CE–340 Structural Analysis (3 credits)
Load determination and tributary area calculations, analysis of statically determinate structures for internal forces and displacements, influence line theory, approximate analysis techniques, energy methods, and analysis of statically indeterminate systems. Prerequisite: ENGR-232 with a grade of C- or better or permission of instructor. Fall.
CE–341 Design of Steel Structures (3 credits)
LRFD design of structural steel members including tension members, beams and columns. Design of bolted and welded connections. Prerequisite: CE-340. Spring.
CE–342 Design of Concrete Structures (3 credits)
Design and analysis of reinforced concrete structural members including rectangular sections for bending and shear. Design of columns for axial load and bending. Rebar development length concepts. Prerequisites: CE-331 & CE-340. Fall.
CE–350 Transportation Engineering (3 credits)
Covers road vehicle performance, geometric design of highways, empirical pavement design, fundamentals of Superpave, traffic flow, traffic surveys, highway capacity and level of service analysis and fundamental concepts in railway engineering. Emphasis on land transportation. Prerequisites: CE-183; ENGR-213. Spring.
CE–374 Environmental Engineering I (3 credits)
Introduces environmental engineering topics, including water quality, water treatment processes, air quality, solid and hazardous waste disposal, and ground water hydraulics. Includes a study of environmental laws that affect the design and operation of waste treatment, waste disposal, and power generation facilities. Prerequisite: CHEM-118 with lab. Spring.
CE–380 Hydraulics Laboratory (1 credit)
Experiments in fluid mechanics and hydraulics, including viscosity, frictional losses in pipes, flow and pressure measuring devices, momentum forces, turbines, and weirs. Corequisite: Civil Engineering 366. Fall.
CE–438 Geotechnical Engineering (3 credits)
Application of soil mechanics to the design of building foundations, including shallow and deep foundation systems; foundation repair; stability analysis of earth slopes; lateral earth pressures and design of retaining walls. Also includes subsoil exploration and seismic site characterization. Prerequisite: C- or better in CE-338. Fall.
CE–443 Intermediate Structural Analysis (3 credits)
Analysis of statically determinate and indeterminate structures using force and displacement methods such as energy methods, stiffness method, slope-deflection relationships, moment distribution, and matrix techniques. Settlement and sidesway calculations are considered throughout. Prerequisites: CE-340.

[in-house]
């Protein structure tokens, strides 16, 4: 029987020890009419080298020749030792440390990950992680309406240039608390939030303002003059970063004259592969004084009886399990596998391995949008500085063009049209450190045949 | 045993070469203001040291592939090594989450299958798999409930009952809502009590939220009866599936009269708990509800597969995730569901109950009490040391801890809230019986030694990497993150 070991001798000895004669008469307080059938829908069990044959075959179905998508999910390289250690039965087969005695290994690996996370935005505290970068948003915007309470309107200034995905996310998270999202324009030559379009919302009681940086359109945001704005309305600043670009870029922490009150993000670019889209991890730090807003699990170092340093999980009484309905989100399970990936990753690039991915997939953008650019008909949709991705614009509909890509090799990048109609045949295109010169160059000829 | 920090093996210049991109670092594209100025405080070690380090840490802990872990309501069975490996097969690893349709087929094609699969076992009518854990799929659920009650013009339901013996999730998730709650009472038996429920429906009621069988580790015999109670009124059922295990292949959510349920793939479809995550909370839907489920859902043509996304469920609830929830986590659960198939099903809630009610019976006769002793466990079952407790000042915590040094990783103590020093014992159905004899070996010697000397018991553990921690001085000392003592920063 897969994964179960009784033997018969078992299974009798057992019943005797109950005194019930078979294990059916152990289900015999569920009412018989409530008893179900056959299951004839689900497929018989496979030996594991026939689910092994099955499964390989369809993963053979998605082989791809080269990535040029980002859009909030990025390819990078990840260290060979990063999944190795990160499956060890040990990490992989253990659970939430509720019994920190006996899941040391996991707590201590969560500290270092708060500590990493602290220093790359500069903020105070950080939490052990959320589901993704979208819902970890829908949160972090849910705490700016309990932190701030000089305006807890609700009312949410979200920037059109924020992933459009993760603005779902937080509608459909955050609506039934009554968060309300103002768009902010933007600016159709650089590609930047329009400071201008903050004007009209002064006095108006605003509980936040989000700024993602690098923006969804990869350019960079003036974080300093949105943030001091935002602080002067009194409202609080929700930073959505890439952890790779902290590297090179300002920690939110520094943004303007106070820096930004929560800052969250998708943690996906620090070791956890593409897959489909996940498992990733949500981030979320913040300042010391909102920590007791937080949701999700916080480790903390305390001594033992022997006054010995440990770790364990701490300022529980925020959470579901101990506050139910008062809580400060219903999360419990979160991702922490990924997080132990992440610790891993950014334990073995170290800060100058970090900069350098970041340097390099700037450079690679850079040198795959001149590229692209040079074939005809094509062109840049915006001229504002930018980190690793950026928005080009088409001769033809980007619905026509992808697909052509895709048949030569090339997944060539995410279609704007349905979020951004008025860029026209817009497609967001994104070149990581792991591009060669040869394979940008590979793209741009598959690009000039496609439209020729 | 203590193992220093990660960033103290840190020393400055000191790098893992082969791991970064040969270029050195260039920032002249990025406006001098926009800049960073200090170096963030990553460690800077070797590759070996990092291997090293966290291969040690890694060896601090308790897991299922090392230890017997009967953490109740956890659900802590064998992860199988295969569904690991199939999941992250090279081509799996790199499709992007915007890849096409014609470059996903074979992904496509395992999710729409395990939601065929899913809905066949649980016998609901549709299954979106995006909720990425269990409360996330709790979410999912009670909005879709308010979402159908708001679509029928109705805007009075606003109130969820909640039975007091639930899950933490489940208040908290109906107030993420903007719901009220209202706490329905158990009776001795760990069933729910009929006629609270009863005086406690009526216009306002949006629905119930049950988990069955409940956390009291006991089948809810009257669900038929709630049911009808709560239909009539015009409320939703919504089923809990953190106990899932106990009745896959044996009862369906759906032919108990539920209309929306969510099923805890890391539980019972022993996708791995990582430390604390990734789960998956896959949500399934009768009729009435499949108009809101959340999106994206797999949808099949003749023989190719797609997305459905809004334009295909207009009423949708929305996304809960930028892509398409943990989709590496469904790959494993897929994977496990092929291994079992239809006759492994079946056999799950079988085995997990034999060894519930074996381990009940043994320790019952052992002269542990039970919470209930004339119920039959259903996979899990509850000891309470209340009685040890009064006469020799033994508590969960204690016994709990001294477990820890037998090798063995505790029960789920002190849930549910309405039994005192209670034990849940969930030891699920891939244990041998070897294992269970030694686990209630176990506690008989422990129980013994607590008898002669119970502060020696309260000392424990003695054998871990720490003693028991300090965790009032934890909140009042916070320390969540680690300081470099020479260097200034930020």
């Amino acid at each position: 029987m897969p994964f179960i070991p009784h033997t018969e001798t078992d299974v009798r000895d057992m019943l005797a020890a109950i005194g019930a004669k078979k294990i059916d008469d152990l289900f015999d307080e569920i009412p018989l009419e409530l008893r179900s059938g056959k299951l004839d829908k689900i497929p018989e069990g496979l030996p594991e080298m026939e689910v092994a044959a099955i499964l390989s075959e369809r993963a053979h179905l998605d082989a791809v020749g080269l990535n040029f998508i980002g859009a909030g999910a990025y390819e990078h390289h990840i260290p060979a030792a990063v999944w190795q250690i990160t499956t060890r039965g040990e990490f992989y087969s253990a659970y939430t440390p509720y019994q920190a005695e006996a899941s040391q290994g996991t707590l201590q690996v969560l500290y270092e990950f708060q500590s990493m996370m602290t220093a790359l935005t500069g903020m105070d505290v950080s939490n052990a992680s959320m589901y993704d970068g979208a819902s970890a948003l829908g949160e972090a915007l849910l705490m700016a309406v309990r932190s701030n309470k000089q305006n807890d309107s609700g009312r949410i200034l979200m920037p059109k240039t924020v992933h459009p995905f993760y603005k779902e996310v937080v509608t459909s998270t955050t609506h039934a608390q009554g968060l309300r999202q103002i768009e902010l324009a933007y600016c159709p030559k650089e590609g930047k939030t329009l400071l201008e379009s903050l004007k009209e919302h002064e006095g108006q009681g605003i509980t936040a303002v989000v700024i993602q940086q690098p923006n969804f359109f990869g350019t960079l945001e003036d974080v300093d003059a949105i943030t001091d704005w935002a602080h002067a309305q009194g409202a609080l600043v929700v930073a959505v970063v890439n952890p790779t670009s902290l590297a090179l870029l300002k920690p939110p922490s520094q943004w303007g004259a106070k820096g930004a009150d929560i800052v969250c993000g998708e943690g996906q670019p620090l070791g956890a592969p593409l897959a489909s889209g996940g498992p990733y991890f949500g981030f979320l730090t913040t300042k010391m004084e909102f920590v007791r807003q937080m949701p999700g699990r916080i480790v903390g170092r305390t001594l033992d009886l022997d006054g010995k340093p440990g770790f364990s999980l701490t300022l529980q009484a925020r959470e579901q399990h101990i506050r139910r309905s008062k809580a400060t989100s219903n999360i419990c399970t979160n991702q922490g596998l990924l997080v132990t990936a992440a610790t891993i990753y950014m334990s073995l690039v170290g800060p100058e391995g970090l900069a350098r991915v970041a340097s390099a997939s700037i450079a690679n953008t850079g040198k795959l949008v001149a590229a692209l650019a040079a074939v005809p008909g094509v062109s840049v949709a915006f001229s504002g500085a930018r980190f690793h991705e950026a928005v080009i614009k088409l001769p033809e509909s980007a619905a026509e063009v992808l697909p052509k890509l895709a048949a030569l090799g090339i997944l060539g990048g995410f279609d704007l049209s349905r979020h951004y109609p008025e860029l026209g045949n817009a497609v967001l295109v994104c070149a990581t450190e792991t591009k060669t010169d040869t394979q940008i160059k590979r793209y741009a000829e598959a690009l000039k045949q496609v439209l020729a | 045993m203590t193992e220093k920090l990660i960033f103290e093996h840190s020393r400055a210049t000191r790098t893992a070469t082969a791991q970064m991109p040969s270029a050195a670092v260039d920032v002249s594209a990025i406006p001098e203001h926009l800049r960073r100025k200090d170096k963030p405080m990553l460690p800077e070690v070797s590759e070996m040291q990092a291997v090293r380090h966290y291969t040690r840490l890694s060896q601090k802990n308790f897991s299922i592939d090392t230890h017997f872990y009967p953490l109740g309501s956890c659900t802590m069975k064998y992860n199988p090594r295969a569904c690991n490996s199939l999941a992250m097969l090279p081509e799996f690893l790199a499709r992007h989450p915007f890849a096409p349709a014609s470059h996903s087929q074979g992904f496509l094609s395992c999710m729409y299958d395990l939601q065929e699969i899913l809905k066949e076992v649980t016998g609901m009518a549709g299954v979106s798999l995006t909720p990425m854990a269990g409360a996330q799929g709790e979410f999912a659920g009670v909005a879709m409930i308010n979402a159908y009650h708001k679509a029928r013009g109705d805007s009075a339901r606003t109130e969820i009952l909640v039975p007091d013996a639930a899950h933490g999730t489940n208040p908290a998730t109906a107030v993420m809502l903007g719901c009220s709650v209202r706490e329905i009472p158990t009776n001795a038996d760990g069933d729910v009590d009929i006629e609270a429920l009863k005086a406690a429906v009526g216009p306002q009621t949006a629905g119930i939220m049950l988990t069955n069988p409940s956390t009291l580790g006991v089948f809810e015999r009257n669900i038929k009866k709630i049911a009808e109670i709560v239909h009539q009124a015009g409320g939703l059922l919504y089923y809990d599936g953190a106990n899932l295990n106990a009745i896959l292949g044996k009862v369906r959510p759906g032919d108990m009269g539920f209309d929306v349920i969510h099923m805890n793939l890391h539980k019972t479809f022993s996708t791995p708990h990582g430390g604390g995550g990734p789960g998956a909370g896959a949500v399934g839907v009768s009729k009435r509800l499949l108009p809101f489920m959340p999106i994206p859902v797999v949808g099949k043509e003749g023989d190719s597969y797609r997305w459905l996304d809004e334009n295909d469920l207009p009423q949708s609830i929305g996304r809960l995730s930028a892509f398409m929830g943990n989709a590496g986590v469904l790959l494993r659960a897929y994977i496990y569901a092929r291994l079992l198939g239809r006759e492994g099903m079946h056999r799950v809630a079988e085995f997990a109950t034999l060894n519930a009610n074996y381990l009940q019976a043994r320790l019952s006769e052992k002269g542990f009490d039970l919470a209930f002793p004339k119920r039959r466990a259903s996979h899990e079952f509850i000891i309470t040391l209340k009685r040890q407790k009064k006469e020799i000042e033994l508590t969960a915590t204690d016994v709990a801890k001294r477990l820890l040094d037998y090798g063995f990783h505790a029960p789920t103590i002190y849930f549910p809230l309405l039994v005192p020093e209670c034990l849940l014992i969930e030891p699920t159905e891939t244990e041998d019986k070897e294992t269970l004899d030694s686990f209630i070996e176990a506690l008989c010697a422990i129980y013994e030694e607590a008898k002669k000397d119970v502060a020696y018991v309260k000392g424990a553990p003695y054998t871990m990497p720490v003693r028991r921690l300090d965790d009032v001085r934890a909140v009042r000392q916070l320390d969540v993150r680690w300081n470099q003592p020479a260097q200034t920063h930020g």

CE–449 Advanced Structural Design (3 credits)
Advanced topics in structural design including steel connections, plate girders, composite beams, steel and concrete frames, two-way slabs, and reinforced concrete foundations. Prerequisites: Civil Engineering 341, 342.
CE–468 Engineering Hydrology (3 credits)
Study of the hydrologic cycle including precipitation, infiltration, evaporation, overland flow, time characteristics of watersheds, unit hydrographs, stream flow analysis, ground water hydrology, flood frequency analysis, flood hydrograph modeling, and hydrologic design. Prerequisite: Civil Engineering 366.
CE–469 Design of Hydraulic Structures (3 credits)
Design methods for open channels, spillways, outlet works, and conduits. Water distribution system design and pipe network analysis. Design of drainage structures such as inlets, storm drain pipes, detention and retention basins, and culverts. Prerequisite: ENGR-366. Fall.
CE–475 Environmental Engineering II (3 credits)
Design and analysis of unit operations and processes for water and wastewater treatment. Topics include physical, chemical, and biological unit processes. Design of sewer networks. Analysis of water treatment plant processes and wastewater treatment plant facilities. Prerequisites: CE-374; ENGR-366; Or permission of the instructor.
CE–495 Civil Engineering Design Project I (3 credits)
Introduces concepts of project management, business, public policy, globalization, and leadership, the importance of professional licensure, professional and ethical responsibility, and skills such as technical writing, time management, teamwork, and negotiations. Selection of senior project, incorporating appropriate engineering standards, multiple realistic constraints, and sustainability concepts. Written and oral presentation of preliminary work. Pre-requisites Senior Standing, as indicated by concurrent enrollment in CE 342, CE 438, and CE 469 or permission of the instructor.
CE–497 Civil Engineering Design Project II (3 credits)
Completion of project selected in Civil Engineering 495. Design plans and a formal written report covering all phases of the project are prepared and submitted. Oral presentation of the design before peers, professional sponsors, and faculty. Discussion of the project?s impact on the environment, compliance with engineering codes, standards, and society. Pre-requisite: CE 495
CE–498 Independent Study in Civil Engineering (1-3 credits)
Independent study of topic of interest to the student. Requires faculty sponsor and approved detailed study plan of proposed topic.
CE–499 Special Topics in Civil Engineering (1-3 credits)
Study of topics of special interest. Topics will be announced. Repeatable course. Content changes each time course is offered. Prerequisite will be announced when scheduled.

Office Phone:
812-488-2652

Office E-mail:
bb78@evansville.edu

Office Location:
Room 268, Koch Center for Engineering and Science